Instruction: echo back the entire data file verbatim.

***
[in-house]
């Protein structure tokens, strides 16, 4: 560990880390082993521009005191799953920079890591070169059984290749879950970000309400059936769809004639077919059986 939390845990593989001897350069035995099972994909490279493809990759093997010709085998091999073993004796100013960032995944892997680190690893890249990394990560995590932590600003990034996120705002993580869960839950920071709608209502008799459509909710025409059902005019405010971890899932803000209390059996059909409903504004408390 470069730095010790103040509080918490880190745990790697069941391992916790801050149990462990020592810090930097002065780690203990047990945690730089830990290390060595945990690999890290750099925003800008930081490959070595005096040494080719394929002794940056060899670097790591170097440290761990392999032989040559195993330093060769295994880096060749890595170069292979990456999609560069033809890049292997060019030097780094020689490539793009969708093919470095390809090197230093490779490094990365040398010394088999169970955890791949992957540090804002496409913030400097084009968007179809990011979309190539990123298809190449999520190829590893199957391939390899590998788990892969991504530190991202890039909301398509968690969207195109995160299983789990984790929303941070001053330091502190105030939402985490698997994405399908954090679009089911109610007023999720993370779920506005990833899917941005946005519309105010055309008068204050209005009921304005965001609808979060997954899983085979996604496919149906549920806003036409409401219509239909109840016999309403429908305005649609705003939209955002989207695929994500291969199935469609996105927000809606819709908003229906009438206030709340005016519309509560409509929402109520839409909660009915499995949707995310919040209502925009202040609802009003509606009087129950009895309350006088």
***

[in-house]
């Protein structure tokens, strides 16, 4: 560990880390082993521009005191799953920079890591070169059984290749879950970000309400059936769809004639077919059986 939390845990593989001897350069035995099972994909490279493809990759093997010709085998091999073993004796100013960032995944892997680190690893890249990394990560995590932590600003990034996120705002993580869960839950920071709608209502008799459509909710025409059902005019405010971890899932803000209390059996059909409903504004408390 470069730095010790103040509080918490880190745990790697069941391992916790801050149990462990020592810090930097002065780690203990047990945690730089830990290390060595945990690999890290750099925003800008930081490959070595005096040494080719394929002794940056060899670097790591170097440290761990392999032989040559195993330093060769295994880096060749890595170069292979990456999609560069033809890049292997060019030097780094020689490539793009969708093919470095390809090197230093490779490094990365040398010394088999169970955890791949992957540090804002496409913030400097084009968007179809990011979309190539990123298809190449999520190829590893199957391939390899590998788990892969991504530190991202890039909301398509968690969207195109995160299983789990984790929303941070001053330091502190105030939402985490698997994405399908954090679009089911109610007023999720993370779920506005990833899917941005946005519309105010055309008068204050209005009921304005965001609808979060997954899983085979996604496919149906549920806003036409409401219509239909109840016999309403429908305005649609705003939209955002989207695929994500291969199935469609996105927000809606819709908003229906009438206030709340005016519309509560409509929402109520839409909660009915499995949707995310919040209502925009202040609802009003509606009087129950009895309350006088």